Leptin and its association with polycystic ovary syndrome: a twin study.Gynecol Endocrinol 2004; 18(6):327-34GE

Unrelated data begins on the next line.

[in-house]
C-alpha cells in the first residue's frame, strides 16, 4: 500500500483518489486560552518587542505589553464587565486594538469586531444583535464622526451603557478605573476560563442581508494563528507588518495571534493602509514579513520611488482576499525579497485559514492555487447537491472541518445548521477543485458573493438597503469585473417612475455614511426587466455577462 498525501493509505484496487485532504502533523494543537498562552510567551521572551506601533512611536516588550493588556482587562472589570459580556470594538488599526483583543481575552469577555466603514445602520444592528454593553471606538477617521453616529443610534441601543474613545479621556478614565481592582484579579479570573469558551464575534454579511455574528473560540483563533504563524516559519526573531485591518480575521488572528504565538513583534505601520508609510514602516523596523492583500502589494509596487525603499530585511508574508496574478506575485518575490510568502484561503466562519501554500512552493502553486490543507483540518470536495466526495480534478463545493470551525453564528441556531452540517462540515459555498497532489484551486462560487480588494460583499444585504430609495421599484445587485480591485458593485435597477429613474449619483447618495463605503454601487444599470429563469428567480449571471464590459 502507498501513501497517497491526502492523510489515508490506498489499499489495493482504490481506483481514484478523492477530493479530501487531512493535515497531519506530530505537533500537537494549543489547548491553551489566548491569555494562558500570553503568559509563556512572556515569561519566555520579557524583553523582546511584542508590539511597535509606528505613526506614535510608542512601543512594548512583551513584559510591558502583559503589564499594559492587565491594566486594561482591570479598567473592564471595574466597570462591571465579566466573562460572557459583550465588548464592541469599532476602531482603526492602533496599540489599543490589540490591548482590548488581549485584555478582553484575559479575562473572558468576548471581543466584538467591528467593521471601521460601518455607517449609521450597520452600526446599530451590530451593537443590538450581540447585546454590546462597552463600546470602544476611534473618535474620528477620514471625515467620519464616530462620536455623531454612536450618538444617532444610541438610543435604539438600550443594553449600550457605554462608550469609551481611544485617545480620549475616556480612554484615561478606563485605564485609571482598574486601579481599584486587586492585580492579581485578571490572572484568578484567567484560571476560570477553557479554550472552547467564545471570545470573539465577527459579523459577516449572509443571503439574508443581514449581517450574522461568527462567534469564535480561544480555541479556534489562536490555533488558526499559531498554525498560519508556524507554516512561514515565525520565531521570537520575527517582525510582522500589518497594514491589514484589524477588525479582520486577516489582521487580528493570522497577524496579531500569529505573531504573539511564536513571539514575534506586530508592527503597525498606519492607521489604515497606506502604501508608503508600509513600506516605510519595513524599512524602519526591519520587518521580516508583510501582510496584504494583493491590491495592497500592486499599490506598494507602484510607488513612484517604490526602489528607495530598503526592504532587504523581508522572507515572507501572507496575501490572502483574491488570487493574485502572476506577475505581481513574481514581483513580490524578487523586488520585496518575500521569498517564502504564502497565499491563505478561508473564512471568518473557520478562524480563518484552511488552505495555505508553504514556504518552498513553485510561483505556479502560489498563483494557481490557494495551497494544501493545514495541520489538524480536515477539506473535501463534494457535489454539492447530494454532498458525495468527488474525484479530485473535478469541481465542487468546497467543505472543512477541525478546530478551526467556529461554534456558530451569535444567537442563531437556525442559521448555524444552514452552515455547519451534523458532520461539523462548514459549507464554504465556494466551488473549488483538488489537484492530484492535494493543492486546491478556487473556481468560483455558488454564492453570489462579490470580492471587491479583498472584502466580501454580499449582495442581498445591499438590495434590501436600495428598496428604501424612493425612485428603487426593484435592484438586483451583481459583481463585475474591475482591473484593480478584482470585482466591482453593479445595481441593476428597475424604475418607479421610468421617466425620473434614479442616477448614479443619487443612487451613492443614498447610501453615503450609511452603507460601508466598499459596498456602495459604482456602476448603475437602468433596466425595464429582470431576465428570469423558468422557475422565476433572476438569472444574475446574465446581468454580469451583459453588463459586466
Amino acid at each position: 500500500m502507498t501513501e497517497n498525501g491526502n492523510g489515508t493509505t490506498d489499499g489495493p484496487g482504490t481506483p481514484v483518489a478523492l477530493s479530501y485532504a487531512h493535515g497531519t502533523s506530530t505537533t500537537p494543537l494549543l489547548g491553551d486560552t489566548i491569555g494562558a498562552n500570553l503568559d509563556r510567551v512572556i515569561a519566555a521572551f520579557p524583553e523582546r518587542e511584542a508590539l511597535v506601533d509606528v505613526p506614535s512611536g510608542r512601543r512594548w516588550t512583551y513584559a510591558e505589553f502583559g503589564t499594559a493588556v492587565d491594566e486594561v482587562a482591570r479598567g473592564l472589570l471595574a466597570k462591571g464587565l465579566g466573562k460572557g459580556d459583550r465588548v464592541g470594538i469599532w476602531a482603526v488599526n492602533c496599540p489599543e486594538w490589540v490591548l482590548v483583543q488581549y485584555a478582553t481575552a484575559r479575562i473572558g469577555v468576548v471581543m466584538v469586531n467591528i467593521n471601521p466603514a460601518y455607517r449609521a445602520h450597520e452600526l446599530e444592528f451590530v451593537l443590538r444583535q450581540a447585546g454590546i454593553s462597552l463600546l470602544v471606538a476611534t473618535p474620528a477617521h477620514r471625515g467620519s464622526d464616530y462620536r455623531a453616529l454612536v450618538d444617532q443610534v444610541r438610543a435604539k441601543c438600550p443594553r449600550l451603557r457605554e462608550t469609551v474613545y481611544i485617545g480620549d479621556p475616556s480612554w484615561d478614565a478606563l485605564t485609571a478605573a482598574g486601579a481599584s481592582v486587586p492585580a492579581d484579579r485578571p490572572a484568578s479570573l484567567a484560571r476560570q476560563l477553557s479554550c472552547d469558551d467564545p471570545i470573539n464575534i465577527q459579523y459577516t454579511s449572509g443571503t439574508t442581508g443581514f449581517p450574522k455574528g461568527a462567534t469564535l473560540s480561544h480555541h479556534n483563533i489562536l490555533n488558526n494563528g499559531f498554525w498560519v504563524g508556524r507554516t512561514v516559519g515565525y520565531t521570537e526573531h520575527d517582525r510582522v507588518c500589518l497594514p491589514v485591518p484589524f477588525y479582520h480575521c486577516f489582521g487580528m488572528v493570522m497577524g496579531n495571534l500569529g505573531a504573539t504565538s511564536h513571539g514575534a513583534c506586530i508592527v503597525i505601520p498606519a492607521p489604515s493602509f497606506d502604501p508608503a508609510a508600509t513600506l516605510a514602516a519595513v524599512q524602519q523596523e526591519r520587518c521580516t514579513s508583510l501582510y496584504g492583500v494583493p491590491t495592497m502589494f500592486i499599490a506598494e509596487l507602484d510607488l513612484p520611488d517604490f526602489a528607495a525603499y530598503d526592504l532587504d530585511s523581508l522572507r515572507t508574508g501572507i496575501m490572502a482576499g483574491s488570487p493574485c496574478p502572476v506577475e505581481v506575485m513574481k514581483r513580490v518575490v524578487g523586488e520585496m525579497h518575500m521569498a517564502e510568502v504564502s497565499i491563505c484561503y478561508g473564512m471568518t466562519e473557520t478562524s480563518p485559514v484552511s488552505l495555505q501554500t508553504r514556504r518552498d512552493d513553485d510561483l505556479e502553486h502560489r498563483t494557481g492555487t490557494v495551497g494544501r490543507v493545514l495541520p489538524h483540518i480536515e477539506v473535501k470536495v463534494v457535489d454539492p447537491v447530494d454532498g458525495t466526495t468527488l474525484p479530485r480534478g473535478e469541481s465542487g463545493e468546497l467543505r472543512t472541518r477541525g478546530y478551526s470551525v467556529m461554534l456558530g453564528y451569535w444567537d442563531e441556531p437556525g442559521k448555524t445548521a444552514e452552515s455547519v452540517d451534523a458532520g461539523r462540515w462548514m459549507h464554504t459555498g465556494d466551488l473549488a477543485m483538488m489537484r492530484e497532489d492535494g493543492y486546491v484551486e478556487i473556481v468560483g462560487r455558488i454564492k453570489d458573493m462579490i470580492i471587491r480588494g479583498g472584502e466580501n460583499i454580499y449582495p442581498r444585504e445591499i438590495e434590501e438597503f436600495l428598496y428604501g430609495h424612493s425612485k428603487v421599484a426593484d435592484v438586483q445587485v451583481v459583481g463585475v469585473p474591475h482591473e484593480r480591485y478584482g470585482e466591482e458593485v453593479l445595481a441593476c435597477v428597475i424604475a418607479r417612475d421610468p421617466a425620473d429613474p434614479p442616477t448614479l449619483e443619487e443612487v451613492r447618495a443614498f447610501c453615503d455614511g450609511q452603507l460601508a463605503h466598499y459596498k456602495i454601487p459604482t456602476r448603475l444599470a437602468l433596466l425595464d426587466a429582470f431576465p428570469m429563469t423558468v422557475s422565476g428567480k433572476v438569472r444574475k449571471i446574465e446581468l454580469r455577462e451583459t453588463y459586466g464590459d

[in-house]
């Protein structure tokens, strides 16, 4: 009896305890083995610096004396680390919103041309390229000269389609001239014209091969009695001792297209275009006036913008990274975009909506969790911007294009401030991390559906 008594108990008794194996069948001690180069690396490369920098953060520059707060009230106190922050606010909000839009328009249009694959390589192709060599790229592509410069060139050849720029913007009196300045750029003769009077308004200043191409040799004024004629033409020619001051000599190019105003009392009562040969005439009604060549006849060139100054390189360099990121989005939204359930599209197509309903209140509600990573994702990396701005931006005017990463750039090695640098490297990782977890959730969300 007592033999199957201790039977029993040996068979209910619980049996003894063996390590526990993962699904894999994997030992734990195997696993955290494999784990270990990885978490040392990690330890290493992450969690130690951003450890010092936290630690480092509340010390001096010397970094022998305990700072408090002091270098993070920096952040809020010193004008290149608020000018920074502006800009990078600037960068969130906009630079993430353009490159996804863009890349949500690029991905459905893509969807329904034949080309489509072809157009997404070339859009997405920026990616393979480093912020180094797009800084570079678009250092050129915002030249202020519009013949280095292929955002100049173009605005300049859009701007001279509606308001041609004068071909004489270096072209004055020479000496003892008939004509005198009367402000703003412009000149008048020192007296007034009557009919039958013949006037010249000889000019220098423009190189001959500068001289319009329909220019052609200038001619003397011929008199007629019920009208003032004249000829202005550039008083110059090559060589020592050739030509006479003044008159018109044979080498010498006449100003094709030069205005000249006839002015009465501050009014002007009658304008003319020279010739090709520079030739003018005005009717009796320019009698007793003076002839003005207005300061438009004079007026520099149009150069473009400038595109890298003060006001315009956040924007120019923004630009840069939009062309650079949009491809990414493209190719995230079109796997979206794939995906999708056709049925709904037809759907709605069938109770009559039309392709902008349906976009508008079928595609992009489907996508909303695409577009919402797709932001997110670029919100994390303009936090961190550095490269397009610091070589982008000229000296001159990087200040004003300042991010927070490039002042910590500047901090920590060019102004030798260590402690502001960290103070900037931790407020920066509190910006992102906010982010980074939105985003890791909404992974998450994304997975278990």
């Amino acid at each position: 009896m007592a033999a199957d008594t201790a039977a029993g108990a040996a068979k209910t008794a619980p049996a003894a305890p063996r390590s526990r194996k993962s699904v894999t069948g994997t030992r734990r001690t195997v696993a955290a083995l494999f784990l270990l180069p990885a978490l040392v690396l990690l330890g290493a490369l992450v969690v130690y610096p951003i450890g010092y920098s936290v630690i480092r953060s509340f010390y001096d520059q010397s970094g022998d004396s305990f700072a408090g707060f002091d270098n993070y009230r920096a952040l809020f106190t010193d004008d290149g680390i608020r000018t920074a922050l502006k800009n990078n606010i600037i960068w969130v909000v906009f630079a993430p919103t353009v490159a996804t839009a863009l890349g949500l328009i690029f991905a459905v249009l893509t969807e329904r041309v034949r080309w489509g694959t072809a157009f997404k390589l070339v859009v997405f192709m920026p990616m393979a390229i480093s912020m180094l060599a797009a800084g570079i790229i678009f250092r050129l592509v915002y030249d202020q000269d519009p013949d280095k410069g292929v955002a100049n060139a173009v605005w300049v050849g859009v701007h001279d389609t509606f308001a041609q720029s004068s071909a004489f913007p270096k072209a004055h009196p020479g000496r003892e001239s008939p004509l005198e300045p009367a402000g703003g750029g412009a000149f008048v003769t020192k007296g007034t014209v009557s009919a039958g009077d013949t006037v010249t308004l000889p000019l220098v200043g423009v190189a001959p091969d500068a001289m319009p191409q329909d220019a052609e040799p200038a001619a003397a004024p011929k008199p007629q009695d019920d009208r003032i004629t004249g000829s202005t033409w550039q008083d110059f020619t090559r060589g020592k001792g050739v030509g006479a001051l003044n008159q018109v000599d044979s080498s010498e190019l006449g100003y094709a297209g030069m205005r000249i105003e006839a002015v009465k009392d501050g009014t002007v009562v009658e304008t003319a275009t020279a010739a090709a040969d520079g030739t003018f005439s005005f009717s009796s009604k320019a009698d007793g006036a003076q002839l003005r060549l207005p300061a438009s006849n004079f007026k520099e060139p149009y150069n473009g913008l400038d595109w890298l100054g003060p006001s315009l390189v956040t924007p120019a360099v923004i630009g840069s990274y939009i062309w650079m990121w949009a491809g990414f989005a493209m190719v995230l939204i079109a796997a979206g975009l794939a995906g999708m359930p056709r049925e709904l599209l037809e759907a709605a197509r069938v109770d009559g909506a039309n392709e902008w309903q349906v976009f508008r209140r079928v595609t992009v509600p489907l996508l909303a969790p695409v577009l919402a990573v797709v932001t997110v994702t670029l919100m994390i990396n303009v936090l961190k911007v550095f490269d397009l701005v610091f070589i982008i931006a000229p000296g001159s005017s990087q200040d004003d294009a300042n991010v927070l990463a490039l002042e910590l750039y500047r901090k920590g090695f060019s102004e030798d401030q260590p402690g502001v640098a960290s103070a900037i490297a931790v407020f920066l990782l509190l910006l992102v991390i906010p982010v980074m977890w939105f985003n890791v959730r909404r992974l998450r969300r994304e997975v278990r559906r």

Polycystic ovary syndrome (PCOS) is a common endocrinopathy with symptoms such as obesity, insulin resistance and hyperandrogenemia. PCOS might be the result of a genetic disorder. Genetic discrepancy in the production of leptin, a product of the obesity gene, may lead to various endocrinopathies such as PCOS. The objective of this study was first, to ascertain the incidence of PCOS, using the gold standard; second, to ascertain the genetic property of leptin; and third, to evaluate the association between leptin concentration and PCOS. A total of 154 Tehran-resident female-female twins were studied. They included 48 pairs of monozygotic (MZ) and 29 pairs of dyzygotic (DZ) twins, aged 15-45 years. Clinical, ultrasound and biochemical findings were used to diagnose PCOS. The incidence of PCOS using biochemical and clinical features was 16.2%. The correlation coefficient between serum leptin levels of MZ twins was higher than that of the DZ twins. The serum level of leptin was similar between subjects with or without PCOS, irrespective of their zygosity. It was concluded that the incidence of PCOS is high among twins, and that leptin is likely to be genetically determined, although the effect of environmental factors cannot be denied. This study did not find any association between the diagnosis of PCOS and leptin level. However, the link between the two may lie with other entities such as eating disorders and/or obesity.